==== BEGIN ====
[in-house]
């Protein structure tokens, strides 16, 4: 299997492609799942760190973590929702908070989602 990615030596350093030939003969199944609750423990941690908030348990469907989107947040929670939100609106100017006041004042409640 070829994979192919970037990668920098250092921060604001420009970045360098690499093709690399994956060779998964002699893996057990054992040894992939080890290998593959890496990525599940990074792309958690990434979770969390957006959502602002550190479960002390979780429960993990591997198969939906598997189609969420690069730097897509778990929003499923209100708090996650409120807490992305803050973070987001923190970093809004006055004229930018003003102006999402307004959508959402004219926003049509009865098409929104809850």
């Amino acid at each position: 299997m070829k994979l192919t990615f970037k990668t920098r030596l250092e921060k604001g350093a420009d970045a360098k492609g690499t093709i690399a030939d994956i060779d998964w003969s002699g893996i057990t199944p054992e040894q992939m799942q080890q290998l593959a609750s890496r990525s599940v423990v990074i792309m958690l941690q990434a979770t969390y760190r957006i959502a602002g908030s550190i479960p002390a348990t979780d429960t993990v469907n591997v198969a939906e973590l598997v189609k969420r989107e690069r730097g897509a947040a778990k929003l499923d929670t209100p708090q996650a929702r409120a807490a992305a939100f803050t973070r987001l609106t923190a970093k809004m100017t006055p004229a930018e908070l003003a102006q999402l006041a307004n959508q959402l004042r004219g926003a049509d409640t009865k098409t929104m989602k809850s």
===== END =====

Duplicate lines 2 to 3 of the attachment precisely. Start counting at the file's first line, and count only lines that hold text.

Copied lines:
């Protein structure tokens, strides 16, 4: 299997492609799942760190973590929702908070989602 990615030596350093030939003969199944609750423990941690908030348990469907989107947040929670939100609106100017006041004042409640 070829994979192919970037990668920098250092921060604001420009970045360098690499093709690399994956060779998964002699893996057990054992040894992939080890290998593959890496990525599940990074792309958690990434979770969390957006959502602002550190479960002390979780429960993990591997198969939906598997189609969420690069730097897509778990929003499923209100708090996650409120807490992305803050973070987001923190970093809004006055004229930018003003102006999402307004959508959402004219926003049509009865098409929104809850």
């Amino acid at each position: 299997m070829k994979l192919t990615f970037k990668t920098r030596l250092e921060k604001g350093a420009d970045a360098k492609g690499t093709i690399a030939d994956i060779d998964w003969s002699g893996i057990t199944p054992e040894q992939m799942q080890q290998l593959a609750s890496r990525s599940v423990v990074i792309m958690l941690q990434a979770t969390y760190r957006i959502a602002g908030s550190i479960p002390a348990t979780d429960t993990v469907n591997v198969a939906e973590l598997v189609k969420r989107e690069r730097g897509a947040a778990k929003l499923d929670t209100p708090q996650a929702r409120a807490a992305a939100f803050t973070r987001l609106t923190a970093k809004m100017t006055p004229a930018e908070l003003a102006q999402l006041a307004n959508q959402l004042r004219g926003a049509d409640t009865k098409t929104m989602k809850s």